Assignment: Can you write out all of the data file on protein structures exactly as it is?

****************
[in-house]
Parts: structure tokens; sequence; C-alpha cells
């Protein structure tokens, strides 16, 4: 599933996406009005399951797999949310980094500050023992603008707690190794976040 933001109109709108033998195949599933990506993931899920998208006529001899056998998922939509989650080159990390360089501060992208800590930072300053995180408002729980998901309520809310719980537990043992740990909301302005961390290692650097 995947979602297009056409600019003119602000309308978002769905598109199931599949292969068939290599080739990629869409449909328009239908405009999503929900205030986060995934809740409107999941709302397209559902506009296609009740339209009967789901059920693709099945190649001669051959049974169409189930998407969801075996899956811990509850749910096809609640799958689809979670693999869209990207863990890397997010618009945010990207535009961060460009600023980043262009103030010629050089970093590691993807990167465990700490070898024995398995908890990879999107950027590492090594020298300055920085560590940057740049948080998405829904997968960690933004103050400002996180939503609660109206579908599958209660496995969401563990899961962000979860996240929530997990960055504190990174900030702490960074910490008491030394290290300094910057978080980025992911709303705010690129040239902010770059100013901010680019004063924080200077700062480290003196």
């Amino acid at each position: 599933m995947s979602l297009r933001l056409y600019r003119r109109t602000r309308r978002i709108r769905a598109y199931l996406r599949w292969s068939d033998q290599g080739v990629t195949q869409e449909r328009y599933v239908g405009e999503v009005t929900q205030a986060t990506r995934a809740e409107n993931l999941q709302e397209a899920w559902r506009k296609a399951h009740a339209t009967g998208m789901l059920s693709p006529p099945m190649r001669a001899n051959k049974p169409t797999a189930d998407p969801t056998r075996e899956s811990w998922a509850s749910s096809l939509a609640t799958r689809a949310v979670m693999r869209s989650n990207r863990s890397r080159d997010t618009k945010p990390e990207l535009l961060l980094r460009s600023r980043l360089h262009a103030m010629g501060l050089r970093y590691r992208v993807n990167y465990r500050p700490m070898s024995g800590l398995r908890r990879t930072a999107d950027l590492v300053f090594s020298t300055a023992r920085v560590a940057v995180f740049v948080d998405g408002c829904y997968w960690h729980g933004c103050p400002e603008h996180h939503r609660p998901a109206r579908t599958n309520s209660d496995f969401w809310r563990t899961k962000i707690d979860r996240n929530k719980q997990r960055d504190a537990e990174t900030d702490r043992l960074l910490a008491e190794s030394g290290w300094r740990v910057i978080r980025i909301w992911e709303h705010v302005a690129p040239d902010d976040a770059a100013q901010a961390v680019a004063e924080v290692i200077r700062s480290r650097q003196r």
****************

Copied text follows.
[in-house]
Parts: structure tokens; sequence; C-alpha cells
């Protein structure tokens, strides 16, 4: 599933996406009005399951797999949310980094500050023992603008707690190794976040 933001109109709108033998195949599933990506993931899920998208006529001899056998998922939509989650080159990390360089501060992208800590930072300053995180408002729980998901309520809310719980537990043992740990909301302005961390290692650097 995947979602297009056409600019003119602000309308978002769905598109199931599949292969068939290599080739990629869409449909328009239908405009999503929900205030986060995934809740409107999941709302397209559902506009296609009740339209009967789901059920693709099945190649001669051959049974169409189930998407969801075996899956811990509850749910096809609640799958689809979670693999869209990207863990890397997010618009945010990207535009961060460009600023980043262009103030010629050089970093590691993807990167465990700490070898024995398995908890990879999107950027590492090594020298300055920085560590940057740049948080998405829904997968960690933004103050400002996180939503609660109206579908599958209660496995969401563990899961962000979860996240929530997990960055504190990174900030702490960074910490008491030394290290300094910057978080980025992911709303705010690129040239902010770059100013901010680019004063924080200077700062480290003196």
């Amino acid at each position: 599933m995947s979602l297009r933001l056409y600019r003119r109109t602000r309308r978002i709108r769905a598109y199931l996406r599949w292969s068939d033998q290599g080739v990629t195949q869409e449909r328009y599933v239908g405009e999503v009005t929900q205030a986060t990506r995934a809740e409107n993931l999941q709302e397209a899920w559902r506009k296609a399951h009740a339209t009967g998208m789901l059920s693709p006529p099945m190649r001669a001899n051959k049974p169409t797999a189930d998407p969801t056998r075996e899956s811990w998922a509850s749910s096809l939509a609640t799958r689809a949310v979670m693999r869209s989650n990207r863990s890397r080159d997010t618009k945010p990390e990207l535009l961060l980094r460009s600023r980043l360089h262009a103030m010629g501060l050089r970093y590691r992208v993807n990167y465990r500050p700490m070898s024995g800590l398995r908890r990879t930072a999107d950027l590492v300053f090594s020298t300055a023992r920085v560590a940057v995180f740049v948080d998405g408002c829904y997968w960690h729980g933004c103050p400002e603008h996180h939503r609660p998901a109206r579908t599958n309520s209660d496995f969401w809310r563990t899961k962000i707690d979860r996240n929530k719980q997990r960055d504190a537990e990174t900030d702490r043992l960074l910490a008491e190794s030394g290290w300094r740990v910057i978080r980025i909301w992911e709303h705010v302005a690129p040239d902010d976040a770059a100013q901010a961390v680019a004063e924080v290692i200077r700062s480290r650097q003196r």